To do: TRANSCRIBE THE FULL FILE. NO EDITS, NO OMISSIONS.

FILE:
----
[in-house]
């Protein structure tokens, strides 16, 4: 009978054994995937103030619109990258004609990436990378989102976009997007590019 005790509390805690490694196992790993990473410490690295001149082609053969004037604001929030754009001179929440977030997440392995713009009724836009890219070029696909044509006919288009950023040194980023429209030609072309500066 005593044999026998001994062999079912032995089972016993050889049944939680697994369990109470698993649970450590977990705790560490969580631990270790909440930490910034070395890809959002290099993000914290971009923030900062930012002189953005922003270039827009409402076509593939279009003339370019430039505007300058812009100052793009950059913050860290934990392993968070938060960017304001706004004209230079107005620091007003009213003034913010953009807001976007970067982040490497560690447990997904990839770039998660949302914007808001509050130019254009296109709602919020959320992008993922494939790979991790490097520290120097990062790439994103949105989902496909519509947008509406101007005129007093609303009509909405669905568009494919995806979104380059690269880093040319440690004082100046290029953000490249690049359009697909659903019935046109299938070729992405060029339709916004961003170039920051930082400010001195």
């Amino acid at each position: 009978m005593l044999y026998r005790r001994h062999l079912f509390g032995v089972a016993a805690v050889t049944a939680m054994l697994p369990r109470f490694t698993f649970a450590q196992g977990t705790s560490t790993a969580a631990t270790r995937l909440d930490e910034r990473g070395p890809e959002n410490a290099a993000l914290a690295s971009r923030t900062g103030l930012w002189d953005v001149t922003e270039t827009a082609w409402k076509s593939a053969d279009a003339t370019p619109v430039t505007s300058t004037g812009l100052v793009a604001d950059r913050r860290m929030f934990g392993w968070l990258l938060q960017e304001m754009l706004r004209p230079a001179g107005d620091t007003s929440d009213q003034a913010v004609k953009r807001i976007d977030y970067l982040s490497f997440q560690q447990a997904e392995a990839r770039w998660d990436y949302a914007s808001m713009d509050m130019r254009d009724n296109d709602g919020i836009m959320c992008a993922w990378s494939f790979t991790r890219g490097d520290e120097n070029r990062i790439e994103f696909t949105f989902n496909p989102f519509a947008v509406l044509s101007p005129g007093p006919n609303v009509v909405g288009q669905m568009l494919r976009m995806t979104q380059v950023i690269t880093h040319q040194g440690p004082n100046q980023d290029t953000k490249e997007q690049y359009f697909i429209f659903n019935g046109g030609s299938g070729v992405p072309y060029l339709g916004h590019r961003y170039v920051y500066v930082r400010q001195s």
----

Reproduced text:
[in-house]
């Protein structure tokens, strides 16, 4: 009978054994995937103030619109990258004609990436990378989102976009997007590019 005790509390805690490694196992790993990473410490690295001149082609053969004037604001929030754009001179929440977030997440392995713009009724836009890219070029696909044509006919288009950023040194980023429209030609072309500066 005593044999026998001994062999079912032995089972016993050889049944939680697994369990109470698993649970450590977990705790560490969580631990270790909440930490910034070395890809959002290099993000914290971009923030900062930012002189953005922003270039827009409402076509593939279009003339370019430039505007300058812009100052793009950059913050860290934990392993968070938060960017304001706004004209230079107005620091007003009213003034913010953009807001976007970067982040490497560690447990997904990839770039998660949302914007808001509050130019254009296109709602919020959320992008993922494939790979991790490097520290120097990062790439994103949105989902496909519509947008509406101007005129007093609303009509909405669905568009494919995806979104380059690269880093040319440690004082100046290029953000490249690049359009697909659903019935046109299938070729992405060029339709916004961003170039920051930082400010001195």
């Amino acid at each position: 009978m005593l044999y026998r005790r001994h062999l079912f509390g032995v089972a016993a805690v050889t049944a939680m054994l697994p369990r109470f490694t698993f649970a450590q196992g977990t705790s560490t790993a969580a631990t270790r995937l909440d930490e910034r990473g070395p890809e959002n410490a290099a993000l914290a690295s971009r923030t900062g103030l930012w002189d953005v001149t922003e270039t827009a082609w409402k076509s593939a053969d279009a003339t370019p619109v430039t505007s300058t004037g812009l100052v793009a604001d950059r913050r860290m929030f934990g392993w968070l990258l938060q960017e304001m754009l706004r004209p230079a001179g107005d620091t007003s929440d009213q003034a913010v004609k953009r807001i976007d977030y970067l982040s490497f997440q560690q447990a997904e392995a990839r770039w998660d990436y949302a914007s808001m713009d509050m130019r254009d009724n296109d709602g919020i836009m959320c992008a993922w990378s494939f790979t991790r890219g490097d520290e120097n070029r990062i790439e994103f696909t949105f989902n496909p989102f519509a947008v509406l044509s101007p005129g007093p006919n609303v009509v909405g288009q669905m568009l494919r976009m995806t979104q380059v950023i690269t880093h040319q040194g440690p004082n100046q980023d290029t953000k490249e997007q690049y359009f697909i429209f659903n019935g046109g030609s299938g070729v992405p072309y060029l339709g916004h590019r961003y170039v920051y500066v930082r400010q001195s």